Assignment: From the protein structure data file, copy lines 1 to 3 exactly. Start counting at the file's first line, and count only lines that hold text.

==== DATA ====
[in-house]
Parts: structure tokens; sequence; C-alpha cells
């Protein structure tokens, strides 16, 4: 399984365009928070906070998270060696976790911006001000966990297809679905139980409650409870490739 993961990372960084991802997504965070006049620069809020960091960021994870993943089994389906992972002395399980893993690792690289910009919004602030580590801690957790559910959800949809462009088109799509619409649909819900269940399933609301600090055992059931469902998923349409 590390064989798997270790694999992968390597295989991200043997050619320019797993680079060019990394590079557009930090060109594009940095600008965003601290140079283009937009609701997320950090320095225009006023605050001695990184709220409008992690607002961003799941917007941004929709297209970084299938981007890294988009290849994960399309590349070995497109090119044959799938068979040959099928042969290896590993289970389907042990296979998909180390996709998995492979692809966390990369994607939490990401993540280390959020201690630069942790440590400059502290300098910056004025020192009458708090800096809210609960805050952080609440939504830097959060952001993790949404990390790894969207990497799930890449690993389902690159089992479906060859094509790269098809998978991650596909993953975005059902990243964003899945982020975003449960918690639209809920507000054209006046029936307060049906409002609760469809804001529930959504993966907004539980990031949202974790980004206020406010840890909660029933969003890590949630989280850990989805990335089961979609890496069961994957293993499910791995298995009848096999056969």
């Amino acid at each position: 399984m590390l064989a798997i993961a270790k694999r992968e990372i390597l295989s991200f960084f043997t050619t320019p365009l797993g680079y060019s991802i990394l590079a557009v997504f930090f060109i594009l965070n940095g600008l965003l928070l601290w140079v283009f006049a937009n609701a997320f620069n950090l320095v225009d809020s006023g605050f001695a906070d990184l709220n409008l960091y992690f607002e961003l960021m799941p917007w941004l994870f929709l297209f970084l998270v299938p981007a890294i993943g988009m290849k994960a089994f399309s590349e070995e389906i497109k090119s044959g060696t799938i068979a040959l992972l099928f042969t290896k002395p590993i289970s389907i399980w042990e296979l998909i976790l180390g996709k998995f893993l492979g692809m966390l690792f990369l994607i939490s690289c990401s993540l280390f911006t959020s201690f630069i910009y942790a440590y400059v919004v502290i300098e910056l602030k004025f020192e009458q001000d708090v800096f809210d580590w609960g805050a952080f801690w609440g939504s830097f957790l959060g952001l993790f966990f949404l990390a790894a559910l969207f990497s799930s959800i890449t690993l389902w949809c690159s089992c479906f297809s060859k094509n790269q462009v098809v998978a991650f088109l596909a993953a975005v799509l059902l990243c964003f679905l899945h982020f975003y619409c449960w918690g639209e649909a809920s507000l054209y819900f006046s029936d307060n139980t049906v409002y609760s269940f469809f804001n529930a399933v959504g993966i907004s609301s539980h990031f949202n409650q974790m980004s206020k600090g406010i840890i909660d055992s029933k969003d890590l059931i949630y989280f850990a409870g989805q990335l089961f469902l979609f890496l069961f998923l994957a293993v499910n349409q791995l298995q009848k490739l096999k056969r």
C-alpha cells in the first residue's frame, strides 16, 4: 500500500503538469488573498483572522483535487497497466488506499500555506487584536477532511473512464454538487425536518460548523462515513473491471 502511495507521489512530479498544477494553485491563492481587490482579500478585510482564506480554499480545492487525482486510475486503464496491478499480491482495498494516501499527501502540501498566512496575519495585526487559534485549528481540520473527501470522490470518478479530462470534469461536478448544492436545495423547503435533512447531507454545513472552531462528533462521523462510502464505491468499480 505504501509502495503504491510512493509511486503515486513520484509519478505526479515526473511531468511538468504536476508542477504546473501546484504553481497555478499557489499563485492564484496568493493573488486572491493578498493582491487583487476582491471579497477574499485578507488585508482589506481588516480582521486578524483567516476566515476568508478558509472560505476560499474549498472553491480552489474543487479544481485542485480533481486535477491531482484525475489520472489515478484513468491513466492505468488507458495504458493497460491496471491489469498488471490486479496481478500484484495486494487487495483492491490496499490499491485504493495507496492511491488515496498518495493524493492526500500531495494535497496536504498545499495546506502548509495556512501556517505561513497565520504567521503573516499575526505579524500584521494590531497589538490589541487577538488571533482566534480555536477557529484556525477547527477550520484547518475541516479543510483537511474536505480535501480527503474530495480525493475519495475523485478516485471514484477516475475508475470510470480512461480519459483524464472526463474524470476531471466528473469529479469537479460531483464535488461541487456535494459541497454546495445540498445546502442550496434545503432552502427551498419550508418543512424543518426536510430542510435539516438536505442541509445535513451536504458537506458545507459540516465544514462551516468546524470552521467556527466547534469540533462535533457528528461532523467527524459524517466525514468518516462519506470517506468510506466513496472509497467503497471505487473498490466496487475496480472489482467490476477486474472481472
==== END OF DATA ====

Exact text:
[in-house]
Parts: structure tokens; sequence; C-alpha cells
């Protein structure tokens, strides 16, 4: 399984365009928070906070998270060696976790911006001000966990297809679905139980409650409870490739 993961990372960084991802997504965070006049620069809020960091960021994870993943089994389906992972002395399980893993690792690289910009919004602030580590801690957790559910959800949809462009088109799509619409649909819900269940399933609301600090055992059931469902998923349409 590390064989798997270790694999992968390597295989991200043997050619320019797993680079060019990394590079557009930090060109594009940095600008965003601290140079283009937009609701997320950090320095225009006023605050001695990184709220409008992690607002961003799941917007941004929709297209970084299938981007890294988009290849994960399309590349070995497109090119044959799938068979040959099928042969290896590993289970389907042990296979998909180390996709998995492979692809966390990369994607939490990401993540280390959020201690630069942790440590400059502290300098910056004025020192009458708090800096809210609960805050952080609440939504830097959060952001993790949404990390790894969207990497799930890449690993389902690159089992479906060859094509790269098809998978991650596909993953975005059902990243964003899945982020975003449960918690639209809920507000054209006046029936307060049906409002609760469809804001529930959504993966907004539980990031949202974790980004206020406010840890909660029933969003890590949630989280850990989805990335089961979609890496069961994957293993499910791995298995009848096999056969």